Tuesday, March 27, 2007
"Go to the back of the bus"
When the House of Bishops was meeting recently I was far too busy with many other things, worthwhile ministry, so I was able to push what they were up to to the back of my mind. I only really started tuning back in when I drove back from our week-long mission trip to New Orleans, and began to realize that what these men and women in purple are saying to the likes of me, "Go to the back of the bus," or better still, "Get off the bus altogether."
I guess I have known for all the thirty-one years that I have served as a priest of the Episcopal Church: that I am not particularly welcome here, but never has denominational leadership spelled it out so bluntly.
In October 1976, less than six weeks after I had arrived in the United States, I attended a diocesan clergy conference in Massachusetts. I knew virtually no one, no one knew me, and feeling very much like a fish out of water I was keeping my mouth firmly shut. However, this didn't prevent a bevy of my 'colleagues' from cornering me, rounding on me, and castigating me with some of the most vituperative language because of what they thought were the primitive nature of my beliefs. This kangaroo court lit into me without even doing me the courtesy of checking out the facts!
This may have been the first time such a thing happened, but it was certainly not the last, and such harassment has continued with varying levels of intensity through all these years. Now, at last, the point is reached where there is a big enough critical mass of those in political power to castigate us as throwbacks, primitives whose ideas and belief systems are inadequately developed, less than wholly Episcopal (whatever that means), and therefore fit only to squat at the back of the bus, or better still, be kicked out the back through the emergency exit.
What is ironic is that we were told in 1985 by the then newly-elected Presiding Bishop that there would be "no outsiders" in this church. Of course, that pledge was the code language of those pushing the program that aggressive agenda-driven interest groups would get the substantial hearing, but those of us whose Anglicanism might be dismissed as 'fundamentalist,' and therefore, defective, can only ever be seen but definitely not heard. Increasingly, the councils of the church were loaded against us, and despite growth our voice was diminished. Perhaps we are merely 2/3 of a person.
After years of such discrimination it is hardly surprising that many of our number have decided that this bus isn't worth riding, but before they go they are frisked down and forced to leave their possessions and even those things that only have sentimental value behind. Part of me envies those who have gone. It must be nice to be out of the uncomfortable pressure cooker that the Episcopal Church has become; but even if separate theological development takes some of the difficult pressures out of life, I suspect this course is fraught with profound, and as yet unrecognized problems. I would hazard that some of these will be as challenging as staying part of the dying mainline denomination.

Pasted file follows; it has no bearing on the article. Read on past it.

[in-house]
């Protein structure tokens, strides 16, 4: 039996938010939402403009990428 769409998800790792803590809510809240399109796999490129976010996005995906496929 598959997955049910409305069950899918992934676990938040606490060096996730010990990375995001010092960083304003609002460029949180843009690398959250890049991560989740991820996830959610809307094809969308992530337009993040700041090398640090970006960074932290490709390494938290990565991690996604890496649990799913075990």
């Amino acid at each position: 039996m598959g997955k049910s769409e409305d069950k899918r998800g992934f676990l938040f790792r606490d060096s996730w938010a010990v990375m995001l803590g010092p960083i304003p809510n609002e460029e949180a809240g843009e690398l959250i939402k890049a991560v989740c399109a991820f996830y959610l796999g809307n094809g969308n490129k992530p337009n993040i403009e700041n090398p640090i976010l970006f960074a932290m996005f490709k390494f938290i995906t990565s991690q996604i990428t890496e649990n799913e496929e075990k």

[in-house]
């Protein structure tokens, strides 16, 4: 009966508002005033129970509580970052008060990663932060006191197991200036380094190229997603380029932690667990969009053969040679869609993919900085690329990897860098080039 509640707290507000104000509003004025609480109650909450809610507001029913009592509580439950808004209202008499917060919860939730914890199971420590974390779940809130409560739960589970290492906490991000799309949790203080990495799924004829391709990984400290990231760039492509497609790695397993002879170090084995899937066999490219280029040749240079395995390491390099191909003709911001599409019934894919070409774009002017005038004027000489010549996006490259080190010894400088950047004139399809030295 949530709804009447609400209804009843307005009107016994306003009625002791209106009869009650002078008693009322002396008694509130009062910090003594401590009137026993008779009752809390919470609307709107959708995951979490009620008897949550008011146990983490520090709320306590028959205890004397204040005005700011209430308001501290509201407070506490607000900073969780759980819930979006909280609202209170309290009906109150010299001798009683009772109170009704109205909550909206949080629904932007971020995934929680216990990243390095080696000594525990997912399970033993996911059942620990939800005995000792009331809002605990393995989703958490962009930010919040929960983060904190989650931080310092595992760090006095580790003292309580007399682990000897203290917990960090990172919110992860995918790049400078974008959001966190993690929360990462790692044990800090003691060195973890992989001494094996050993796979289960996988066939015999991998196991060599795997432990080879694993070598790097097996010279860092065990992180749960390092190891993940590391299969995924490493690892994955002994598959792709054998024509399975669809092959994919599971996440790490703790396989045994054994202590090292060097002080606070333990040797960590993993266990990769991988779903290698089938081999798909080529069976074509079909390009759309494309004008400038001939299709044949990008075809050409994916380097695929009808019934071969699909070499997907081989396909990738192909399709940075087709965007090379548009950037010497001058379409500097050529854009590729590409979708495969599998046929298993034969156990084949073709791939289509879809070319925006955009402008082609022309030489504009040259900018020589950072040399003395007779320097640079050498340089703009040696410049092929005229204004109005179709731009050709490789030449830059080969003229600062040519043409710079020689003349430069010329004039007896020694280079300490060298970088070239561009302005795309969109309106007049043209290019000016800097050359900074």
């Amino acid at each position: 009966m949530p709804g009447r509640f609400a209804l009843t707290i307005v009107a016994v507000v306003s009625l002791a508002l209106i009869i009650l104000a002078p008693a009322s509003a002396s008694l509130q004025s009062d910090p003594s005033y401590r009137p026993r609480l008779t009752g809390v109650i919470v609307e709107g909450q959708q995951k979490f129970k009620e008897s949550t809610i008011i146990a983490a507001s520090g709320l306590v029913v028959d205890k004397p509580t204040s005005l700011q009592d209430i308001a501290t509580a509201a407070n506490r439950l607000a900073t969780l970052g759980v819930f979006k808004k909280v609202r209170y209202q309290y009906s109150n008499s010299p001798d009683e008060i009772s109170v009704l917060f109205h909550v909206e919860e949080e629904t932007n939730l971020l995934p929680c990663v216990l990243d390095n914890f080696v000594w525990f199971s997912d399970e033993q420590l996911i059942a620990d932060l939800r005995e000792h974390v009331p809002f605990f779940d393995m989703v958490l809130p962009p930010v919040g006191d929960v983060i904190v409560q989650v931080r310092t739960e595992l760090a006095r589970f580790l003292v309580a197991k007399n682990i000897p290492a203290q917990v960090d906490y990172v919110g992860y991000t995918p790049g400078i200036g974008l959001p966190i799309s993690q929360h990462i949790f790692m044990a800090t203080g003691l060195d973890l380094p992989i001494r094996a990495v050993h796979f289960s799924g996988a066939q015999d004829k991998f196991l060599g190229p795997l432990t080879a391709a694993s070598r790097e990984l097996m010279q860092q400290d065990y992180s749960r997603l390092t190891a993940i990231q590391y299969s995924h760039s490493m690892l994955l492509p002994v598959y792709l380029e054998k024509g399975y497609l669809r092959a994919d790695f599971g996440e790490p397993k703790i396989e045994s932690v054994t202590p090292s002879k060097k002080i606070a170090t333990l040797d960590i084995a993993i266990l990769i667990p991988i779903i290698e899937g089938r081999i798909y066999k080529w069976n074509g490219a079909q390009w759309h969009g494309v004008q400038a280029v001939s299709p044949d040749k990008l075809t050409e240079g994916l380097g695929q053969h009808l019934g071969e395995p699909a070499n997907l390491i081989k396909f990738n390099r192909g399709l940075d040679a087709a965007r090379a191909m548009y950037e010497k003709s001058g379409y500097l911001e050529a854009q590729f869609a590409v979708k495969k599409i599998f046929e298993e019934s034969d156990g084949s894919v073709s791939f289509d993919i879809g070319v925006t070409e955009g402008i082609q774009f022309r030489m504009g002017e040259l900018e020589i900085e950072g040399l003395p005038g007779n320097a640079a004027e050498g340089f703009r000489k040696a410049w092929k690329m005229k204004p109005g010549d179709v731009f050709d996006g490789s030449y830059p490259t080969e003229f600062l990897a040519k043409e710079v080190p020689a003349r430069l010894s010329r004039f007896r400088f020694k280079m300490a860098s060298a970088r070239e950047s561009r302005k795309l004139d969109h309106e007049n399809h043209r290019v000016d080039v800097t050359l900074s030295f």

If history is anything to go by, world-altering new movements and fresh ideas do not arise from opting out, but by engaging what is going on in creative and courageous ways. In his breathtaking grasp of the nature of faith and history, Herbert Butterfield points out that "The Hebrew prophets in the periods of successive disaster found what might almost be called new patterns in history" (Christianity and History, p. 108), from which he draws the conclusion that it is in cataclysmic times that God opens us up to new insights that will lead us creatively away from the rut and trench warfare into which we have fallen.
I believe we are in just such a time, and it is by surviving in the midst of being maltreated, like the Suffering Servant, that the raw materials for forging the Holy Spirit's new way forward come to the surface. Right now the whole Episcopal Church, perhaps on behalf of a large chunk of our culture, stands under the judgment of God, and we should never forget that.
I can think of a thousand reasons why I do not belong on the bus. I am a wretched sinner saved by God's grace alone, and I reach the end of each day conscious of how undeserving I am of the Lord's goodness and generosity. Perhaps it is good for me, one who is blessed and privileged in so many ways, to spend some time at the back of the bus for there are always new lessons in humility that I can learn only when I am excluded and treated as valueless. However, it does not seem appropriate to cast the likes of me out of this particular bus on the charges that have been trumped up.
I developed a nose for bullying when I was a small and timid boy on the receiving end of many such torments: what has come out of the House of Bishops smells an awful lot like bullying. You don't belong here we are told despite our faithfulness within the tradition of faith to which we belong! One of the things this frightened little kid learned was being on the receiving end was that the only way to handle bullies is to stand up to them. "Grief, no, this is my seat and I am not walking away from it, as much as you might want me to and put pressure on me to do so."
The truth is that great movements begin with seemingly insignificant actions -- whether a humble African-American woman refusing to be intimidated by gross discrimination, or a studious Augustinian monk nailing his theses to an abbey door hoping to get a hearing. These people fermented revolutions because they stuck to their guns in the face of error and falsehood.
This, I think, is where we are today. I do not have a crystal ball so I cannot tell what the future is going to be like. The only thing I can claim is that I have been saying for a long time now that God was going to reconfigure his church. This is happening, and sometimes it is agony to us all.